New rules for organic food productsPrint publication
Demand amongst consumers for products bearing organic certification is increasing, perhaps as part of the growing trend of simpler, less processed food and out of concern for the environment. At the same time, the process of obtaining organic certification is about to get increasingly more complicated thanks to some changes to EU rules coming into effect at the start of 2021.
Back in 2007 the EU set out the principles and aims of organic production and how organic products must be labelled. That regulation has been added to over the years by a range of implementing acts on production, distribution and marketing. Together these ‘EU Rules’ maintain the integrity of organic products allowing consumers to trust and believe in the organic credentials of a product.
All organic products sold, produced and pre-packed in the EU must display the approved EU organic logo on its packaging. To be able to use the logo, at least 95% of the agricultural ingredients in the food product must be organic. The remaining 5% can come from non-organic sources subject to various additional controls. In order to use the logo, food business operators must obtain certification from an independent body, such as the Soil Association, confirming that the product complies with the EU Rules. Obtaining certification is not easy and it is about to become even more challenging.
From 1 January 2021, flavourings will be regarded as agricultural ingredients and the maximum amount of non-organic flavourings allowed in an organic product will be 5% by weight of the product. Currently, all types of natural flavourings are permitted in organic food products as they are not classed as agricultural ingredients. In addition, general claims such as ‘natural flavouring’ will not be permitted.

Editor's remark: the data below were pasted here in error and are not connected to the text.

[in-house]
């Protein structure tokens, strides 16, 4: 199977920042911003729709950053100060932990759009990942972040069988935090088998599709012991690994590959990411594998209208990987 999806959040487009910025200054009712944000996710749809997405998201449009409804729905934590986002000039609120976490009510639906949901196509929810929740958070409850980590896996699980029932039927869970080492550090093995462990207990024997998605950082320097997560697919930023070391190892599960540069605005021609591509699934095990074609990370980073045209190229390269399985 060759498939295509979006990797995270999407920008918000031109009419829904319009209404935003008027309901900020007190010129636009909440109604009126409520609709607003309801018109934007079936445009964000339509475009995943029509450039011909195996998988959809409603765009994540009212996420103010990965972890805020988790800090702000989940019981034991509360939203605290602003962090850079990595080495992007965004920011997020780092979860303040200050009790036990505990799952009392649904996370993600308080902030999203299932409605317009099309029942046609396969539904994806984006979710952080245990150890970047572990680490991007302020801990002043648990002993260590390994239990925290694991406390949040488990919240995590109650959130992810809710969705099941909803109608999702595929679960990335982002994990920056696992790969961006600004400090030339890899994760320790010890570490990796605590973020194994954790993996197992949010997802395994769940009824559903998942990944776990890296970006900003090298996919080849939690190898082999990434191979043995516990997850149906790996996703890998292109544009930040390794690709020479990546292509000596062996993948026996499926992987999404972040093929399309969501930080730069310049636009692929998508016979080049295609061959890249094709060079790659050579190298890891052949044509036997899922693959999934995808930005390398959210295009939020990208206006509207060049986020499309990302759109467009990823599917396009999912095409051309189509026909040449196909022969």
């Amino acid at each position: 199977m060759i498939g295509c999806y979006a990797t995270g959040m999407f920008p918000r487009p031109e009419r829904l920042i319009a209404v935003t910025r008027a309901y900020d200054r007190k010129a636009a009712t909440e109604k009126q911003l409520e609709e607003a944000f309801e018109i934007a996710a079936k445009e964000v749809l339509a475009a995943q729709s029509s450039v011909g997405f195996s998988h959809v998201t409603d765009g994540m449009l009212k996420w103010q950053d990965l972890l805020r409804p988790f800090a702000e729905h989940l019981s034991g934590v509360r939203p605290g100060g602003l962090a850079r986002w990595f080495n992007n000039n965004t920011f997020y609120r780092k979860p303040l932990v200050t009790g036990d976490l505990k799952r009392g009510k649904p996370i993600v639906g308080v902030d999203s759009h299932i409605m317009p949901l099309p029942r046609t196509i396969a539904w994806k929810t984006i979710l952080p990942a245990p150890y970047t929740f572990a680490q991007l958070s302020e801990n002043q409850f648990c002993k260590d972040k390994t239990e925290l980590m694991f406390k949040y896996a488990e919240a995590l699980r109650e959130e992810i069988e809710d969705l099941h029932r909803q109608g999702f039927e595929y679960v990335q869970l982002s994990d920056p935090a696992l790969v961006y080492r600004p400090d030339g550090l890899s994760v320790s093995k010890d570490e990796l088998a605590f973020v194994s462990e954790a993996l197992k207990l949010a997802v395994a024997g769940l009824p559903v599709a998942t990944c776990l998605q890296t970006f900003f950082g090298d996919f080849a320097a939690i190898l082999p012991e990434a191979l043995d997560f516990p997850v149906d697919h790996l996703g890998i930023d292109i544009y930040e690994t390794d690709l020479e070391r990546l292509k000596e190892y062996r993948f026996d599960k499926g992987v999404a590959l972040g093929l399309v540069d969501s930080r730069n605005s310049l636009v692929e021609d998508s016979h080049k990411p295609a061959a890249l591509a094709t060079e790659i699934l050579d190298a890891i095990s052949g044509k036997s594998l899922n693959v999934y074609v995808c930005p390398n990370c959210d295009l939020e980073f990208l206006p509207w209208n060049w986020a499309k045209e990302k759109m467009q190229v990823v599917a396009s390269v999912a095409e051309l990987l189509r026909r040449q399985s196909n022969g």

Impact of Brexit
Following the withdrawal of the UK from the EU, the existing EU Rules will cease to apply on 1 January 2021 following the end of the transition period unless a new agreement is reached setting out the future relationship. Unless an agreement is reached to continue the mutual recognition of EU and UK organic accreditation organisations, from 1 January 2021, the EU will only recognise an EU approved independent body. This means that a UK exporter to the EU will be unable to use the EU organic logo without an EU approved independent certifier and conversely, the logo will no longer be able to be used in the UK, unless the UK recognises the EU certifying body.
The changes to the EU Rules mean that some organic food products may need to be reformulated to continue to be able to use the EU organic logo. The outcome of the UK’s negotiations with the EU will decide whether the new EU rules will apply in the UK from 2021, but decisions on reformulations and re-certification will need to be made much sooner. Ideally, such a process should be happening now.